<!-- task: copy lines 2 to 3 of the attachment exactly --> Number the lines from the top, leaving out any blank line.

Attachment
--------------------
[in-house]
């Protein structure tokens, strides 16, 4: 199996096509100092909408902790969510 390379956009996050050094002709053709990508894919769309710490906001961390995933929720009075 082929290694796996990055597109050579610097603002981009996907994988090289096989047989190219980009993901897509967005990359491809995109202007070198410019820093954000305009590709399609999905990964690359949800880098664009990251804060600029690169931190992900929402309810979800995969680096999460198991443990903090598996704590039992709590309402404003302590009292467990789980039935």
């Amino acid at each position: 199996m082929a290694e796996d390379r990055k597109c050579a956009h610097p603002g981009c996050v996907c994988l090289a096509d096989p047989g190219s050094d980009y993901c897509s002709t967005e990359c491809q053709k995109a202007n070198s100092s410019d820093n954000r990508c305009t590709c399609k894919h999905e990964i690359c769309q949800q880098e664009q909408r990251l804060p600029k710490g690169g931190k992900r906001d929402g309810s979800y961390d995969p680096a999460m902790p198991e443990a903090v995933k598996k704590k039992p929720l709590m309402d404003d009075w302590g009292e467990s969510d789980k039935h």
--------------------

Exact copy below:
């Protein structure tokens, strides 16, 4: 199996096509100092909408902790969510 390379956009996050050094002709053709990508894919769309710490906001961390995933929720009075 082929290694796996990055597109050579610097603002981009996907994988090289096989047989190219980009993901897509967005990359491809995109202007070198410019820093954000305009590709399609999905990964690359949800880098664009990251804060600029690169931190992900929402309810979800995969680096999460198991443990903090598996704590039992709590309402404003302590009292467990789980039935």
């Amino acid at each position: 199996m082929a290694e796996d390379r990055k597109c050579a956009h610097p603002g981009c996050v996907c994988l090289a096509d096989p047989g190219s050094d980009y993901c897509s002709t967005e990359c491809q053709k995109a202007n070198s100092s410019d820093n954000r990508c305009t590709c399609k894919h999905e990964i690359c769309q949800q880098e664009q909408r990251l804060p600029k710490g690169g931190k992900r906001d929402g309810s979800y961390d995969p680096a999460m902790p198991e443990a903090v995933k598996k704590k039992p929720l709590m309402d404003d009075w302590g009292e467990s969510d789980k039935h």